but I can show you what we've done to

conserve water so that we don't have any

drying out of our berries and fruit and

it's also going to help you save water

during the hot season so coming close

check this out alright so what we've

gotten done is we've planted the plants

slightly below soil level and we've

created kind of a crater here what that

will do is all the water whether it's

you watering or rainfall will actually

go into the crater and soak in being way

more efficient with where the wall

is going and that's you can see that is

extremely effective because we had a

rain about two days ago and I have not

watered these scents and it's still very

very nicely damp which is great and you

can see I mean the outer soil is dry as

a bone I mean it's just blowing away so

we are going to go through we are going

to go through here and mulch this don't

you worry which is a good idea if you

want to helps conserve more moisture and

just kind of keep the soil quality

intact which is something we're going to

follow up and do but but you get the

method here and this is going to really

be a lifesaver for conserving water and

your fruit quality if I don't think I

wanted to talk about when growing

blackberries was soil pH this is

something that you really do want to to

kind of keep up on if you have already

kind of slightly acidic soil that's

going to be great you don't have to do

anything and they'll do awesome but

blackberries do prefer a slightly acidic

soil of right around 6.0 to 6.5 so by

having your soil slightly acidic it's

going to allow the plants the ability to

uptake much more nutrients stay stay far

healthier and disease-free if your soil

is alkaline you'll find that one of the

problems that you have is that the

blackberries will turn dark around the

edges it's a very common problem and

that can be solved by just adding some

soil acidifier some sulfur things like

that and what that's going to do is it's

going to lower the pH again back to

ideal levels and you'll find that that

that those dark edges might stick around

for a little bit but they will recede

and the leaves will turn green again so

I do get asked that a lot too with

blackberries and people often times

panic and and it's really also one of

those things that is kind of it's it's

not a major concern because it's so

fixable and it's not like it's really

harming the plant the only time I would

harm the plant is if you left it for the

whole season like that it would begin to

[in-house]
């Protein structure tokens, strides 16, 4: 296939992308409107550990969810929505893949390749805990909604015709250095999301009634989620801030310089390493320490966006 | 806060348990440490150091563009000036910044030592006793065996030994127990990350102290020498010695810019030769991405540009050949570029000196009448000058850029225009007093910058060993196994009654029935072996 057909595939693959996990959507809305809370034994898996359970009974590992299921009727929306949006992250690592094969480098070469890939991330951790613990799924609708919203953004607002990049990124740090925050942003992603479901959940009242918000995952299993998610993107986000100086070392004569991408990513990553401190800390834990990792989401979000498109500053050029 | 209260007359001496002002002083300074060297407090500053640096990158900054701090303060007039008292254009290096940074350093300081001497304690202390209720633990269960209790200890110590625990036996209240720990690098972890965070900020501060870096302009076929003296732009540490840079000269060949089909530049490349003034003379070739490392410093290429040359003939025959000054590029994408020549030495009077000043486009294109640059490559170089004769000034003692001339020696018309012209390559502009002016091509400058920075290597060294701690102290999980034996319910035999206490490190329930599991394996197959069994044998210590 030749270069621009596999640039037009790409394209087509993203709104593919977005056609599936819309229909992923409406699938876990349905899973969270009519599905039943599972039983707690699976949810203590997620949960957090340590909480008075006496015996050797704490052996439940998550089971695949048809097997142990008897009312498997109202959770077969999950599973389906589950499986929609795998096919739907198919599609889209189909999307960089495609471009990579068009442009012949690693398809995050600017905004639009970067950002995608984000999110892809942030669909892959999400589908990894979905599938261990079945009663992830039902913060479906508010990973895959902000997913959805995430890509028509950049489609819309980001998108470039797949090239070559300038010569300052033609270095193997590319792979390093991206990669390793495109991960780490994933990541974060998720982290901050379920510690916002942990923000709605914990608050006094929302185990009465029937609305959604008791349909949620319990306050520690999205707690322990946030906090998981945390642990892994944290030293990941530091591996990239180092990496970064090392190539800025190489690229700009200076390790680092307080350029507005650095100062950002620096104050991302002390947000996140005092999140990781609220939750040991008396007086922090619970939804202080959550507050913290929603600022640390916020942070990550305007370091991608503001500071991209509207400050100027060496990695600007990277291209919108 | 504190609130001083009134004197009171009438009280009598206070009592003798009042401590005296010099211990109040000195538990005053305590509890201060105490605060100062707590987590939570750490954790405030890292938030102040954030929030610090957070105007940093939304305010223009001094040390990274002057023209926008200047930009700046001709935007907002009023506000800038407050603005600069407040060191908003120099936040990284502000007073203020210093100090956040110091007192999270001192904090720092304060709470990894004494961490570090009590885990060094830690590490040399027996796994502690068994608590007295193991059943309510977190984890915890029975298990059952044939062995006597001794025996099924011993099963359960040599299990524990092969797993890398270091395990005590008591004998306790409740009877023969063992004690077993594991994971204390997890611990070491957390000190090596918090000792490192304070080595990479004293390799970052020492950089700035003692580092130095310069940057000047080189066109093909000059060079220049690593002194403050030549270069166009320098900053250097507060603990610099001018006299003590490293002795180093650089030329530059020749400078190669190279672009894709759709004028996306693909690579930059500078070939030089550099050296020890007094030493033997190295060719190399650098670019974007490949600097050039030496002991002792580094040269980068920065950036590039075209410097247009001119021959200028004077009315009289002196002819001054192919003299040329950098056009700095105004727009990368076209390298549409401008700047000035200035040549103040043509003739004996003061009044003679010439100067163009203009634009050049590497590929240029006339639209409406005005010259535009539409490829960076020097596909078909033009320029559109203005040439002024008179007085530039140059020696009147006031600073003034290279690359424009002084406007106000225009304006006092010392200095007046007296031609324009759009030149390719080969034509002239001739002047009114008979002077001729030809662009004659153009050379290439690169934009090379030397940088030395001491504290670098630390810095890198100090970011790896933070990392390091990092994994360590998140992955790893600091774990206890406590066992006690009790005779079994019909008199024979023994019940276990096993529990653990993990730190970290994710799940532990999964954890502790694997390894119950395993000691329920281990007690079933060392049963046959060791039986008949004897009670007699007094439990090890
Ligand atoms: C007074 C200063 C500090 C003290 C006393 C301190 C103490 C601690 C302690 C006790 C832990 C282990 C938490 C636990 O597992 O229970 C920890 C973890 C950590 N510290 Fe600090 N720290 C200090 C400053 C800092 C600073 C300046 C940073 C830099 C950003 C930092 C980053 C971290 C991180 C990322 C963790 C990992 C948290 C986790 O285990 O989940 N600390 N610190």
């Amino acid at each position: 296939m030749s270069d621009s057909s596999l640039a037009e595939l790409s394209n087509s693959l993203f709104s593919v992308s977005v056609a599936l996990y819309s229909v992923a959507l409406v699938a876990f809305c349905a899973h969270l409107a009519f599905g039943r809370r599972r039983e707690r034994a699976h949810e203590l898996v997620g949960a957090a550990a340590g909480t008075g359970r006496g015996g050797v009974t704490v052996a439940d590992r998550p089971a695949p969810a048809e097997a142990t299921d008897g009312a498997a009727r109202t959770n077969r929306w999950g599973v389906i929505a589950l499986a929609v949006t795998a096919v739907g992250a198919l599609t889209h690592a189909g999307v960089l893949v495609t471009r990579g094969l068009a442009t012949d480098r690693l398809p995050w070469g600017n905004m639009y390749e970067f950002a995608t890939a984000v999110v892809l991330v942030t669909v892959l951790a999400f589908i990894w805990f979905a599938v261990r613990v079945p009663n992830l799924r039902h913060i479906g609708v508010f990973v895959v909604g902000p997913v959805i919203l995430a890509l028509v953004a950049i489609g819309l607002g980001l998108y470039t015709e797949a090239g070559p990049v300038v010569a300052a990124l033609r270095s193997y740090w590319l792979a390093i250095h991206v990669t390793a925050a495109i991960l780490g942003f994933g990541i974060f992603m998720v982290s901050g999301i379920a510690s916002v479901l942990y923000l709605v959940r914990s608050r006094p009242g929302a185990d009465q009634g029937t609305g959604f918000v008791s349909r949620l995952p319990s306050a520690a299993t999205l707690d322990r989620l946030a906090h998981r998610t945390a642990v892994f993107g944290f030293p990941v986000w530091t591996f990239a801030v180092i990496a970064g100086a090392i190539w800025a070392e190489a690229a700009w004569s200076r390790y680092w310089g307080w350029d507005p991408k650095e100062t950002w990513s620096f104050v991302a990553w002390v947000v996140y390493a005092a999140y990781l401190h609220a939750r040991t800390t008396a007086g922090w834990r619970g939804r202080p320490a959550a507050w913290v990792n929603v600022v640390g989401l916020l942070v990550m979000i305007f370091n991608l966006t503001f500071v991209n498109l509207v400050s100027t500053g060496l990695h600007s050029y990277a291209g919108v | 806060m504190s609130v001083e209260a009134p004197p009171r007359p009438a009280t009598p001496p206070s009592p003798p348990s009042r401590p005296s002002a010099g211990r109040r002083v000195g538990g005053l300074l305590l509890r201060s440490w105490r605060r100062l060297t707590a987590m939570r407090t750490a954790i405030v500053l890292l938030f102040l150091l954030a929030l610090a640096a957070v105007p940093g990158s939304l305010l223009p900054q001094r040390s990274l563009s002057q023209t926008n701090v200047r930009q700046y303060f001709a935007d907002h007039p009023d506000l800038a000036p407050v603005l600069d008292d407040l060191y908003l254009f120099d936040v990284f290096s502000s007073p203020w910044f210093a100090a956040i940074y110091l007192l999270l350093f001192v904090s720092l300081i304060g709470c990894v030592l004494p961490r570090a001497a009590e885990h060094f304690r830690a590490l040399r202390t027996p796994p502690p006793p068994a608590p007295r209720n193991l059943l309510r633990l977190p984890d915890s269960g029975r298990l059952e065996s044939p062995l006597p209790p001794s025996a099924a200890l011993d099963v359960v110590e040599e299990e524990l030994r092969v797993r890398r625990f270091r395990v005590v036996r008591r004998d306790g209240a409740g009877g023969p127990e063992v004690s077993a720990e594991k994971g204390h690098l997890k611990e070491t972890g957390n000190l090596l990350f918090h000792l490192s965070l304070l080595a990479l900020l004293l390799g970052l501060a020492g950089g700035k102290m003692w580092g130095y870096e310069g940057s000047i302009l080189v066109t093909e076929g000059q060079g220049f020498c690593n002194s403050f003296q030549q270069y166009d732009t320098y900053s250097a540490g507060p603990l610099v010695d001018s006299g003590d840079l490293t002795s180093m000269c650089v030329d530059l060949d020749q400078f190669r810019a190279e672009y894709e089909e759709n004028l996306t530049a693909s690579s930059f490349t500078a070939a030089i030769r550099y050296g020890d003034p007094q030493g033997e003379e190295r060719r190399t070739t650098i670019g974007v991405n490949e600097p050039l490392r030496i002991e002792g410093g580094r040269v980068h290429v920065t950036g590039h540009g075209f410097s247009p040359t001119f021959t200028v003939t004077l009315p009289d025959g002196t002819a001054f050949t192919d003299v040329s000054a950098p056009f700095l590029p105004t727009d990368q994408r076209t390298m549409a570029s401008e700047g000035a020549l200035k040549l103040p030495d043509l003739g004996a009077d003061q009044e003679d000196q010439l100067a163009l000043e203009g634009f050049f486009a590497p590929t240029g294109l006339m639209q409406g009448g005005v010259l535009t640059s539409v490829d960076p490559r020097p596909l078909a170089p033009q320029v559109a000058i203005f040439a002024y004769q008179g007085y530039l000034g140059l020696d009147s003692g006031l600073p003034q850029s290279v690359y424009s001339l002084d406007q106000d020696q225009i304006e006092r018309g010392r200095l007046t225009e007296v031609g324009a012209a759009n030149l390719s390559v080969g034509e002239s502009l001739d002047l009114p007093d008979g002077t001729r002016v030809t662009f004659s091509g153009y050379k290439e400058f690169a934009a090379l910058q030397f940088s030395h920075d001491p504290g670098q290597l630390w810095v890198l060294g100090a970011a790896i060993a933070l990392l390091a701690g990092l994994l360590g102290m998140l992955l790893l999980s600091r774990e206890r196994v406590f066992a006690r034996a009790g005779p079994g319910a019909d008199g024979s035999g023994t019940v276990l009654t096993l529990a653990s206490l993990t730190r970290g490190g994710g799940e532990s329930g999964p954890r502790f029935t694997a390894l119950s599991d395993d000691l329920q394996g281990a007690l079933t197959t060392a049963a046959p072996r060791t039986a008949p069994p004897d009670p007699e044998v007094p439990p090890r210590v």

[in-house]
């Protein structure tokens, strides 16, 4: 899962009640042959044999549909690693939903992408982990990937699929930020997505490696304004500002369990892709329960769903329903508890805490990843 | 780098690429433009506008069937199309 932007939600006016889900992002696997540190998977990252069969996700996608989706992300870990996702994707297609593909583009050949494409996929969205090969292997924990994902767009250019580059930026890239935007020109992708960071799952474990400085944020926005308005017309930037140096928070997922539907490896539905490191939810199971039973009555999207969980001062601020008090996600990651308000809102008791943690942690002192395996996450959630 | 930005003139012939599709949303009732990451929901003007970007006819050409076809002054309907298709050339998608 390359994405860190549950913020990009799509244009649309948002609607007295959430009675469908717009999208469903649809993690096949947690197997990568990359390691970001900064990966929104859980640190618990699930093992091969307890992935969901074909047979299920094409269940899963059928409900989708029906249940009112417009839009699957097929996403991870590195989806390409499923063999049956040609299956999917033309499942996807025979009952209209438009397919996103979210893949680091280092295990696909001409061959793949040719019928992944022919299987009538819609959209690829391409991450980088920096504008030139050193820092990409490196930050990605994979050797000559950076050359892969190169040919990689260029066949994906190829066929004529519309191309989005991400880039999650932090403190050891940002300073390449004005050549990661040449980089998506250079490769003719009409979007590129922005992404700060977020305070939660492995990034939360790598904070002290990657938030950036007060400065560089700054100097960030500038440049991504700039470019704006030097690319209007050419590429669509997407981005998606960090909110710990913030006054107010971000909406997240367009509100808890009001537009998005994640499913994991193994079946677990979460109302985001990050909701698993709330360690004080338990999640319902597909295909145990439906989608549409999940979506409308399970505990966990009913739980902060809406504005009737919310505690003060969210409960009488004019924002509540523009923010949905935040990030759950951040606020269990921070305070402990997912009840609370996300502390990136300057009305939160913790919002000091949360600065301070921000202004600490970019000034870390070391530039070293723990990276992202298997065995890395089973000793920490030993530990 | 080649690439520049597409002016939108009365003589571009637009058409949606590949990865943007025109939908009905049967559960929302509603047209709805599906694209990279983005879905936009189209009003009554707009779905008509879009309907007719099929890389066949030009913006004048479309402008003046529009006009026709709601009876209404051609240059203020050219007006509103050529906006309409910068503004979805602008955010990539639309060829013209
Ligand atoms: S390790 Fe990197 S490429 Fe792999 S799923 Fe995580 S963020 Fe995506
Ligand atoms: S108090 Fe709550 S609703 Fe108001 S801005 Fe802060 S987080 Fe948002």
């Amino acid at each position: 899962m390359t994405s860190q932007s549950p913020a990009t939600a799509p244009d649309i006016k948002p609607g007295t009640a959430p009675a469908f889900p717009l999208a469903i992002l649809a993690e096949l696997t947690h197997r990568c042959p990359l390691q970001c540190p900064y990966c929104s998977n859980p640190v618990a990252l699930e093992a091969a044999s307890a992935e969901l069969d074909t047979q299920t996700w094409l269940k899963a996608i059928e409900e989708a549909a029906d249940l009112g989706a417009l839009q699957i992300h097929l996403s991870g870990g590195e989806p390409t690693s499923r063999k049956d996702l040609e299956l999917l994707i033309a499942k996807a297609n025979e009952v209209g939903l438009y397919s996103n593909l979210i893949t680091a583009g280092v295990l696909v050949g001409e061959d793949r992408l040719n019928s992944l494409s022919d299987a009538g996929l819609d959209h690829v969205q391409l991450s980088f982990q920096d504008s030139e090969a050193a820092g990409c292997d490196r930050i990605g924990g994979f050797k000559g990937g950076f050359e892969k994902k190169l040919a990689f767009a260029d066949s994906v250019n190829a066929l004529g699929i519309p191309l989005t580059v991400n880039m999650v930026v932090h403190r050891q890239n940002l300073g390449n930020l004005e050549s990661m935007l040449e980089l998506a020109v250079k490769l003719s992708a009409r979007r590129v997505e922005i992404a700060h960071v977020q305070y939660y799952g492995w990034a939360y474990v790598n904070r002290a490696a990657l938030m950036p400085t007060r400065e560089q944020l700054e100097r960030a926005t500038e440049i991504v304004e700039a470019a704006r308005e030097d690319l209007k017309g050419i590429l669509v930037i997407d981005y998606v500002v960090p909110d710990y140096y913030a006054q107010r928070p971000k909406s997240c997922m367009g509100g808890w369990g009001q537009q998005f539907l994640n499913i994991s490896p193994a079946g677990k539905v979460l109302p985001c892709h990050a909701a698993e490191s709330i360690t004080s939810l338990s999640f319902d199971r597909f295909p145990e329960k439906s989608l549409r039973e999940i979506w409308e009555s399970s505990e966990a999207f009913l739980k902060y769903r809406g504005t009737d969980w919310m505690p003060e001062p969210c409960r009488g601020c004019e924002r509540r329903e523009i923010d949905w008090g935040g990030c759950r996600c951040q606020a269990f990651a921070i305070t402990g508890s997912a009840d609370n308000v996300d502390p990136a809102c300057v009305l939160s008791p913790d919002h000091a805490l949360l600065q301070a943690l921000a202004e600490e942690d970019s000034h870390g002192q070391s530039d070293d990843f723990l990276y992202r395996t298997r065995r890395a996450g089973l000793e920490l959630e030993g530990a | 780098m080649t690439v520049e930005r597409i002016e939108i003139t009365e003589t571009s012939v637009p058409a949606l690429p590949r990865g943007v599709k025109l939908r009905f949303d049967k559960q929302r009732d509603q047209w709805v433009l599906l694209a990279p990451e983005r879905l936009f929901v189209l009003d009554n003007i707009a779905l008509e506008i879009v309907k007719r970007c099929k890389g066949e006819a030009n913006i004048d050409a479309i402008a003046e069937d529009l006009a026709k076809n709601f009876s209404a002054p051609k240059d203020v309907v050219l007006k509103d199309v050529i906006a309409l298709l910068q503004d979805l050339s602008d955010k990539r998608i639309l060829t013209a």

have some some issues and that stress

would take its toll eventually but if

you leave it for like a month or two

with these dark you know the dark leaves

its are the dark edges around the leaves

it's not going to harm anything in fact

I might even have a some example of one

that I just put in a small

small container to get it kind of

growing and up to size before you

transplanted it I think had some dark

edges so I'll show you that if I have

one aha I did have one so this right

here is growing in pretty average soil

here it's just some native soil that we

dug up and we're really just using this

as a temporary holding space the soil

quality is not as great I'll probably

have to go back and fix it but you can

see here the leaves are very very dark

and that darkness is because of a pH

imbalance if I made the soil slightly

more acidic you'll find that the leaves

will return back to kind of this state

here and even this one is still having

some some pH problems as you can see but

it's not a big deal I'm not concerned

I'm just going to go back here put some

soil acidifier in and mulch with some

some really good finish compost and it's

going to fix all these problems it's

just because the the native soil is

quite clay and that clay has a tendency

to be slightly alkaline and so that's

all it is it's really not a big issue at

all but it's something that you do want

to keep in check so there you go there

is all there is to growing blackberries

I hope you all enjoy hopefully you learn

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enjoyed hopefully you learned something

new and as always this is Luke from the

mi Gardner channel reminding you to grow

big or go home see ya bye